The Fortezza is an imposing fortress, which overlooks the city of Rethymno from the rocky hill of Paleokastro. It is possible that in antiquity before the medieval Fortezza was built, the acropolis of Ancient Rithymna and the temple of Artemis Rokkea existed in the area.
The location of the building that survives today was decided upon for defensive reasons, two years after the destruction of the city by the pirate Uluj Ali (1571). The construction work was overseen by the rector Alvise Lando and his master craftsman Yiannis Skordilis, according to designs by Sforza Palavicini. The fortification was completed in 1580, after 76.800 mandatory days of forced labour, from residents of the whole prefecture. The final result was a structure with an irregular polygonal shape, four bastions and three corners.
The Fortezza proved to be ineffective for defense because it lacked a moat, and outworks that could slow down the attacker’s, however, the interior was quite well-planned. A square with the Cathedral of Agios Nikolaos (which, during the Turkish rule, was turned into the Ibrahim Khan Mosque, after the addition of a dome and a minaret), and the rector’s residence occupied the central area of the fortress. Parts of this residence complex survive today; however, its former glory is no longer obvious: According to documents of the time, it had two stories, 49 doors, 81 windows, two staircases, and balconies, and its design followed the Renaissance palazzo pattern. Two gunpowder magazines were found inside the Fortezza, strategically located on the northern, more secure side, where the walls were reinforced. There were also several cisterns, a residence for the Councilors, a building which is believed to be an Episcopate (Bishop’s residence), storage rooms, and two churches (Agia Ekaterini and Agios Theodoros), as well as private houses. The central gate was on the eastern side, between the bastions of Agios Loukas and Agios Nikolaos. On the outer side of the entrance portico, there was the Lion of St. Mark, one of the five in total, that adorned the fortress.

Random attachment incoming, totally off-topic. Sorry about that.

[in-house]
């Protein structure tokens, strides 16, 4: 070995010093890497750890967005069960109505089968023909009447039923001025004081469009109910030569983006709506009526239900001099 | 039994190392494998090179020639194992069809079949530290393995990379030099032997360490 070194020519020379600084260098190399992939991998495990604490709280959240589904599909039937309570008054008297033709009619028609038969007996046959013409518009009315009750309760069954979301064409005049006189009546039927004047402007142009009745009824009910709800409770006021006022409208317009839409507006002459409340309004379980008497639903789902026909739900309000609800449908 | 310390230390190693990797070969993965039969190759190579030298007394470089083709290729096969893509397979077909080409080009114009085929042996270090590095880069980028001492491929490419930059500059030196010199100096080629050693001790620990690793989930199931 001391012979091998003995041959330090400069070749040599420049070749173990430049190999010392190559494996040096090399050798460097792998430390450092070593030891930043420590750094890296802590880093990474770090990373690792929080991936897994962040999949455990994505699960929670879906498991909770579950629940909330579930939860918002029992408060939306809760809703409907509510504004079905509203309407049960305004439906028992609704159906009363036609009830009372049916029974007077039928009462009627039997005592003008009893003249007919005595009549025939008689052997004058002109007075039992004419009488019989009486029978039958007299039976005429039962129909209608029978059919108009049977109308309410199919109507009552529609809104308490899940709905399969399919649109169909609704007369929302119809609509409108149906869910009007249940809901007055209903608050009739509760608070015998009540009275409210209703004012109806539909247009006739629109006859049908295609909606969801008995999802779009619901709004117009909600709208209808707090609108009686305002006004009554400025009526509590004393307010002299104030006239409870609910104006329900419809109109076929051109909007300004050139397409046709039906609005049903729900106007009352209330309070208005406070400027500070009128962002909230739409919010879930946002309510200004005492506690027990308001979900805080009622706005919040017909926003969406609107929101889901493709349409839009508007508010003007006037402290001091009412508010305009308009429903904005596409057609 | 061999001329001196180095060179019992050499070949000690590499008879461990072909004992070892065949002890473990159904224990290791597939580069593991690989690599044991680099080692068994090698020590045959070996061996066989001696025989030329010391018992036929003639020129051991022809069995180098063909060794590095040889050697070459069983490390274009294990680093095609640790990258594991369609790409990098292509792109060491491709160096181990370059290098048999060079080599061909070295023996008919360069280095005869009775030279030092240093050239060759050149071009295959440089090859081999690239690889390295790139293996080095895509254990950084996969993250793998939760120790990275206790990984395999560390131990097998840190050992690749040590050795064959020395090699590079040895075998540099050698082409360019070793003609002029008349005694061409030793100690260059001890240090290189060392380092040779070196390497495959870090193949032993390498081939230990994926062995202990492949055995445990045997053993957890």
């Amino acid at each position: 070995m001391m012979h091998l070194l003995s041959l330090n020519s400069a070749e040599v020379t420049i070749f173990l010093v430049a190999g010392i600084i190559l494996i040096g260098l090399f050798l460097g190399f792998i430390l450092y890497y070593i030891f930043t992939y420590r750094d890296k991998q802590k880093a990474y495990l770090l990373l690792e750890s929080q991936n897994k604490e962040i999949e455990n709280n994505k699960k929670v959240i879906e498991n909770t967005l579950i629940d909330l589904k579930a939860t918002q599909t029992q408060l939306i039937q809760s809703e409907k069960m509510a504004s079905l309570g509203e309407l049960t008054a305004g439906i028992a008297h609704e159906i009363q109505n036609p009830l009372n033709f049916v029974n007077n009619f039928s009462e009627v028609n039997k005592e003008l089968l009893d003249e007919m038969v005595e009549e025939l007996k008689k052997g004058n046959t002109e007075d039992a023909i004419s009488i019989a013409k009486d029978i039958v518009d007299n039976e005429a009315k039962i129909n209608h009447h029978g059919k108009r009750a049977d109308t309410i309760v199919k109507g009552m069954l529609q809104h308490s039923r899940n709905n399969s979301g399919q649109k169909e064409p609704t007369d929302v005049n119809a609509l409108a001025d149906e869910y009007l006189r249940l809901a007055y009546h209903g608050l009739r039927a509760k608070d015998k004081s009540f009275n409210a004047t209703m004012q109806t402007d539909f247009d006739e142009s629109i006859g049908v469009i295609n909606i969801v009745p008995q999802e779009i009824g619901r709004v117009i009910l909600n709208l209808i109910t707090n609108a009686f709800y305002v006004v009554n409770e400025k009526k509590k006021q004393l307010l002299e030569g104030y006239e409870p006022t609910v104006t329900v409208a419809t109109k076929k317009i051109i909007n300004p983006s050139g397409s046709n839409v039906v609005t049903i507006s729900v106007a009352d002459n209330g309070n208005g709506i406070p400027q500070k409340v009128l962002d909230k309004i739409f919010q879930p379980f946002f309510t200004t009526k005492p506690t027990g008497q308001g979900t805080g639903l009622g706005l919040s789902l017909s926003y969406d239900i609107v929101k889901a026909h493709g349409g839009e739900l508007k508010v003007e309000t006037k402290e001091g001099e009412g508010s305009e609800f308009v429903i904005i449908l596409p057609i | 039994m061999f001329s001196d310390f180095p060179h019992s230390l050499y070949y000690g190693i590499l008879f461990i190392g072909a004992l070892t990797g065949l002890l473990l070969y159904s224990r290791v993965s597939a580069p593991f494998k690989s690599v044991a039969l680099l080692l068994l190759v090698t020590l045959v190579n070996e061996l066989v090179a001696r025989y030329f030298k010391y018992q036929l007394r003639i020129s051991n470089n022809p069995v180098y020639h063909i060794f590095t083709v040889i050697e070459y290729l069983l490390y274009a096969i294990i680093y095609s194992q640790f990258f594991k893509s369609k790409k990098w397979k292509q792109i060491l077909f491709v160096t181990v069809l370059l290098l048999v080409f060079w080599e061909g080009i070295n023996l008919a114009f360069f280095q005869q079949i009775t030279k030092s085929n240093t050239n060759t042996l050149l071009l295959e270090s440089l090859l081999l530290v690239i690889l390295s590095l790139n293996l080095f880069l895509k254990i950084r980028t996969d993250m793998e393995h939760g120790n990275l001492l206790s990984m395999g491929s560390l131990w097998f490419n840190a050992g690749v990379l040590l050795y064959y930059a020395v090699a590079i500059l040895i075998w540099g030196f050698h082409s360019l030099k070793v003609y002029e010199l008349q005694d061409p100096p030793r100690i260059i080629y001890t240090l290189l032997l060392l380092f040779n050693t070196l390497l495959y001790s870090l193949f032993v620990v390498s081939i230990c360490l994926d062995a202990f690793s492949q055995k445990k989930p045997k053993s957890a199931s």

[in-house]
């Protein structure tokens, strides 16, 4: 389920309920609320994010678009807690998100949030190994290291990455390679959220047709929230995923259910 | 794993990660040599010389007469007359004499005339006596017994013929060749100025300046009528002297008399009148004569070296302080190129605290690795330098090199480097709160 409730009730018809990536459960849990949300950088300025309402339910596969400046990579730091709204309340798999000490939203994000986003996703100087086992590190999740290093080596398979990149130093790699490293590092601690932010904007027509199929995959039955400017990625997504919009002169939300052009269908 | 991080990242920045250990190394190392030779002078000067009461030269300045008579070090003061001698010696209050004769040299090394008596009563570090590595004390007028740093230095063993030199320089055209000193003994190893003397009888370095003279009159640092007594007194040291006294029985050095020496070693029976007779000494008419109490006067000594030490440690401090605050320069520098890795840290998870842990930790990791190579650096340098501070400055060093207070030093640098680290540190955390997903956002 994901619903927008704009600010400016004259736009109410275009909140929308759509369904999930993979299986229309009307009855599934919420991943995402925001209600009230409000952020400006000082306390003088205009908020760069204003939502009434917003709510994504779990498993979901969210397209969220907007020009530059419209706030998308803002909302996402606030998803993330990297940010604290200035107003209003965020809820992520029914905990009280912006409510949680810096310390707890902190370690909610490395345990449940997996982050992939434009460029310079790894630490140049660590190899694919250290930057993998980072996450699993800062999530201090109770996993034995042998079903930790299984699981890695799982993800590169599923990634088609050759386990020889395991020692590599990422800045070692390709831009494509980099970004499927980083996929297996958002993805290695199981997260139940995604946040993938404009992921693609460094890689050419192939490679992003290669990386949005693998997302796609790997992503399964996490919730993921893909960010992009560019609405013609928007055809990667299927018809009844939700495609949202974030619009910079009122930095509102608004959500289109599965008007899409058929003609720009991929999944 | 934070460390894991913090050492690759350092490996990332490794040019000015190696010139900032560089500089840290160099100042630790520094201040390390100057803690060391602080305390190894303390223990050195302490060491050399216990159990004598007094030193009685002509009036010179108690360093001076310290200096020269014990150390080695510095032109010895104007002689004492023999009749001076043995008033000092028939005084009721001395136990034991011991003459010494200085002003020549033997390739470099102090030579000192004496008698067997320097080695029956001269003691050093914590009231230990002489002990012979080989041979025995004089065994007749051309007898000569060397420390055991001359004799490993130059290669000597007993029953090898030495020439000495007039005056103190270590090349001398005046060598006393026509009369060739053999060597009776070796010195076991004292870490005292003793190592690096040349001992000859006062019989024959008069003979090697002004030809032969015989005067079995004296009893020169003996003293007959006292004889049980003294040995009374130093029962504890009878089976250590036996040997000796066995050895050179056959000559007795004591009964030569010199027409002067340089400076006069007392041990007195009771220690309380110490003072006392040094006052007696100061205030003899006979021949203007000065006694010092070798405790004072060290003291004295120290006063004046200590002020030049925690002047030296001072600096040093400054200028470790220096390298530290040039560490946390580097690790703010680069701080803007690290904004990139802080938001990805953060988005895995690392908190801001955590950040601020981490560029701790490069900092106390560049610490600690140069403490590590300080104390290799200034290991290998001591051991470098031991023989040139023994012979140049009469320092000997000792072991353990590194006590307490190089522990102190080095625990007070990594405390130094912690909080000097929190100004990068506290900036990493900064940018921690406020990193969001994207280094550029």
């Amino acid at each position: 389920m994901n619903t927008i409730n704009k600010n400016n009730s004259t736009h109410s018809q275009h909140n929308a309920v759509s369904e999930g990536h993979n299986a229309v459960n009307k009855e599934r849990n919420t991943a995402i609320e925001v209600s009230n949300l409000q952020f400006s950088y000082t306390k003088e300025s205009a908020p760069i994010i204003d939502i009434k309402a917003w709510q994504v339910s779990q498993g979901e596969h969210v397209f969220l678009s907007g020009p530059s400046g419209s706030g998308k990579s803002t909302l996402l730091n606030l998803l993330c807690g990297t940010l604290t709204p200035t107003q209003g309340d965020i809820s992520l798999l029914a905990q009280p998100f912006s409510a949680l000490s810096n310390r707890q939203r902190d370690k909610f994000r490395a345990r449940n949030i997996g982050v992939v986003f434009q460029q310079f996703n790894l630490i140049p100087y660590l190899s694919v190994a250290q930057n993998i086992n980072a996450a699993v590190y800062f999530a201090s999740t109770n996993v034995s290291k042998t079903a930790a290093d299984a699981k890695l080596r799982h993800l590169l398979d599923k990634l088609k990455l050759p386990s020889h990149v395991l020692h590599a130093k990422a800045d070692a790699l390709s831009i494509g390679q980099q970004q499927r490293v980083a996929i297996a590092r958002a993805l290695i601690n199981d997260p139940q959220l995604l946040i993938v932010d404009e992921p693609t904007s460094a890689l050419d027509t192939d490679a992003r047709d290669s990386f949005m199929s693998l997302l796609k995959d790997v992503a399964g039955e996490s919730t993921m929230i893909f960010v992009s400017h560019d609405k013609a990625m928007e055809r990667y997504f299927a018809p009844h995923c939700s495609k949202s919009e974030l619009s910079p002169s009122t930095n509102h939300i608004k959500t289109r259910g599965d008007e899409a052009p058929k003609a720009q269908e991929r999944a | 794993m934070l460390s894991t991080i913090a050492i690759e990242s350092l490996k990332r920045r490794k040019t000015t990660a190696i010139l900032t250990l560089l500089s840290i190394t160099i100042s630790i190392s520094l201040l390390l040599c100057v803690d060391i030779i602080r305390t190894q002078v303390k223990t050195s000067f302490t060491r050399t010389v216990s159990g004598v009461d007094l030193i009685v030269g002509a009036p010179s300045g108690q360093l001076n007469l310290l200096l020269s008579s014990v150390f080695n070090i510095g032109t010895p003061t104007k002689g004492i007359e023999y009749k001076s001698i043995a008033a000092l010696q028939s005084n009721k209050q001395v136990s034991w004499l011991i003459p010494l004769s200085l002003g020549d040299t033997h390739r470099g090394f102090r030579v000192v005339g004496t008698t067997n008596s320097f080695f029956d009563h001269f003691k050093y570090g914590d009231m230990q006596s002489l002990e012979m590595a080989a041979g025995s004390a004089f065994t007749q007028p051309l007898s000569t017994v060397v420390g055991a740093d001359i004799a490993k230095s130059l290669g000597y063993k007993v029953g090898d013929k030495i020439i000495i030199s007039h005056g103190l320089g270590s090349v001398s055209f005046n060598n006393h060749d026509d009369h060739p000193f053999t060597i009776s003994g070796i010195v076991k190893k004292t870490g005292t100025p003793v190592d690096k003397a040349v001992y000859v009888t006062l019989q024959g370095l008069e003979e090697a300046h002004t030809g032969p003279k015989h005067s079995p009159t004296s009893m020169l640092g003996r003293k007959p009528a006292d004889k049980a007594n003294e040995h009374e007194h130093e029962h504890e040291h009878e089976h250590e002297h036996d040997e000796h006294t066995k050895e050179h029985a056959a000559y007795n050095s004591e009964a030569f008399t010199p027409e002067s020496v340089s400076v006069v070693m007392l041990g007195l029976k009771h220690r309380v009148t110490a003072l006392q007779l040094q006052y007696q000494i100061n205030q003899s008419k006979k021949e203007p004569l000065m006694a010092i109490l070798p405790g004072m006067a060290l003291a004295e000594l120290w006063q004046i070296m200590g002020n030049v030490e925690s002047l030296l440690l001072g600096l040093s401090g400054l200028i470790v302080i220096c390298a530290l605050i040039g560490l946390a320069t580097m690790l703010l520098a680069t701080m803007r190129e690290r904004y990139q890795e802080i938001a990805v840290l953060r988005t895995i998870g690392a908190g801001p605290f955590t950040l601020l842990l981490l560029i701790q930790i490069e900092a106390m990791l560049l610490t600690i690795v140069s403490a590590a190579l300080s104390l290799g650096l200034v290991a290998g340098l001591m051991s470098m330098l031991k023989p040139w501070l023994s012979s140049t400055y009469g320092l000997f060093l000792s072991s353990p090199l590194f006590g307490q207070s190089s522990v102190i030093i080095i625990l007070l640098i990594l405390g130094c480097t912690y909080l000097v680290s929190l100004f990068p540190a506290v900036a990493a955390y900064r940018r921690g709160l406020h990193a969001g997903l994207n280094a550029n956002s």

The Fortezza fell ingloriously to the Turkish conquerors on November 4, 1646. Few ruins of the Venetian buildings, walls, cisterns and the mosque (Agios Nikolaos church) can be seen today. All buildings that survived until the 20th century were destroyed by the Germans, who placed machine guns on the north-eastern side of the fortress and also held many hostages here. The Fortezza today continues to look over the city and its shoreline from high above, and hosts important cultural events every summer, at the Erofili Theatre. Above all, it hosts the Renaissance Festival of Rethymnon, a unique festival which has been organized here for 25 years, with cultural happenings that make the Cretan and the European Renaissance known to the public.
Summer Season: Daily (except Monday) 08:00-19:00
(*) During events, it remains open all 24 hours
Winter Season: Daily 08:30-15:00